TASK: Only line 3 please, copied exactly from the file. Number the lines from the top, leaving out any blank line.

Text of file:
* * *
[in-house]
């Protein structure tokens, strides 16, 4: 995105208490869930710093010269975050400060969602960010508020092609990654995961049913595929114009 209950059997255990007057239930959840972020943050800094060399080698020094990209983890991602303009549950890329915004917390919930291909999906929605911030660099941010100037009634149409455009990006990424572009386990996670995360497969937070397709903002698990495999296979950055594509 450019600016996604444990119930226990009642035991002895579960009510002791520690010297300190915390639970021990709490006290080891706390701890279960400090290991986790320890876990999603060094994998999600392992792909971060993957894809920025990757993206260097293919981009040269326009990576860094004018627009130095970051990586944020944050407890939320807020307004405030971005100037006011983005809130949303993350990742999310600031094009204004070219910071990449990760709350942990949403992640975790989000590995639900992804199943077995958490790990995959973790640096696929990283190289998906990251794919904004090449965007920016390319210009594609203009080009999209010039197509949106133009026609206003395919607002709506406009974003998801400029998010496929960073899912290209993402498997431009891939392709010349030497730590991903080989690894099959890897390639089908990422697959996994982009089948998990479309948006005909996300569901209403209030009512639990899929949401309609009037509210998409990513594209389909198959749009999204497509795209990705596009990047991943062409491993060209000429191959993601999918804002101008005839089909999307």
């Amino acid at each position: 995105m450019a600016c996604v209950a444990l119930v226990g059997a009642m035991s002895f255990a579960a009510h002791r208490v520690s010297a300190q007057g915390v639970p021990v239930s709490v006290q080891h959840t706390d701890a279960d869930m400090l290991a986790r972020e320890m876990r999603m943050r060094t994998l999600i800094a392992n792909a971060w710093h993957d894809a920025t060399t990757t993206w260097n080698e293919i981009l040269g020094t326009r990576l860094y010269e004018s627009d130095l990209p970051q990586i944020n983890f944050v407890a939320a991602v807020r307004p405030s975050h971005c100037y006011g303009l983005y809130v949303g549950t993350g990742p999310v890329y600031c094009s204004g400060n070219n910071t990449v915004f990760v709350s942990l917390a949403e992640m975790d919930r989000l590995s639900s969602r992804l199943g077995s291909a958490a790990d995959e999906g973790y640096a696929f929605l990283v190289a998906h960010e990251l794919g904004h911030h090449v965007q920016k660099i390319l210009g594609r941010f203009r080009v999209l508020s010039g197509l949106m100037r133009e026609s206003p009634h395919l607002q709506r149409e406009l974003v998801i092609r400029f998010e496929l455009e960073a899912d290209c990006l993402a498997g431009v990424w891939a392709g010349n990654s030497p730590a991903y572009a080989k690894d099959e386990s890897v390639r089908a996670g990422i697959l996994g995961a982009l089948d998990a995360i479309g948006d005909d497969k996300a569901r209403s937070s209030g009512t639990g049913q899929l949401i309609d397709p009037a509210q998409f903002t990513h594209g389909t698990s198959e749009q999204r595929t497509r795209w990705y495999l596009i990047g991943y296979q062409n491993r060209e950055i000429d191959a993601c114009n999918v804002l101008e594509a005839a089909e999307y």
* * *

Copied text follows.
């Amino acid at each position: 995105m450019a600016c996604v209950a444990l119930v226990g059997a009642m035991s002895f255990a579960a009510h002791r208490v520690s010297a300190q007057g915390v639970p021990v239930s709490v006290q080891h959840t706390d701890a279960d869930m400090l290991a986790r972020e320890m876990r999603m943050r060094t994998l999600i800094a392992n792909a971060w710093h993957d894809a920025t060399t990757t993206w260097n080698e293919i981009l040269g020094t326009r990576l860094y010269e004018s627009d130095l990209p970051q990586i944020n983890f944050v407890a939320a991602v807020r307004p405030s975050h971005c100037y006011g303009l983005y809130v949303g549950t993350g990742p999310v890329y600031c094009s204004g400060n070219n910071t990449v915004f990760v709350s942990l917390a949403e992640m975790d919930r989000l590995s639900s969602r992804l199943g077995s291909a958490a790990d995959e999906g973790y640096a696929f929605l990283v190289a998906h960010e990251l794919g904004h911030h090449v965007q920016k660099i390319l210009g594609r941010f203009r080009v999209l508020s010039g197509l949106m100037r133009e026609s206003p009634h395919l607002q709506r149409e406009l974003v998801i092609r400029f998010e496929l455009e960073a899912d290209c990006l993402a498997g431009v990424w891939a392709g010349n990654s030497p730590a991903y572009a080989k690894d099959e386990s890897v390639r089908a996670g990422i697959l996994g995961a982009l089948d998990a995360i479309g948006d005909d497969k996300a569901r209403s937070s209030g009512t639990g049913q899929l949401i309609d397709p009037a509210q998409f903002t990513h594209g389909t698990s198959e749009q999204r595929t497509r795209w990705y495999l596009i990047g991943y296979q062409n491993r060209e950055i000429d191959a993601c114009n999918v804002l101008e594509a005839a089909e999307y």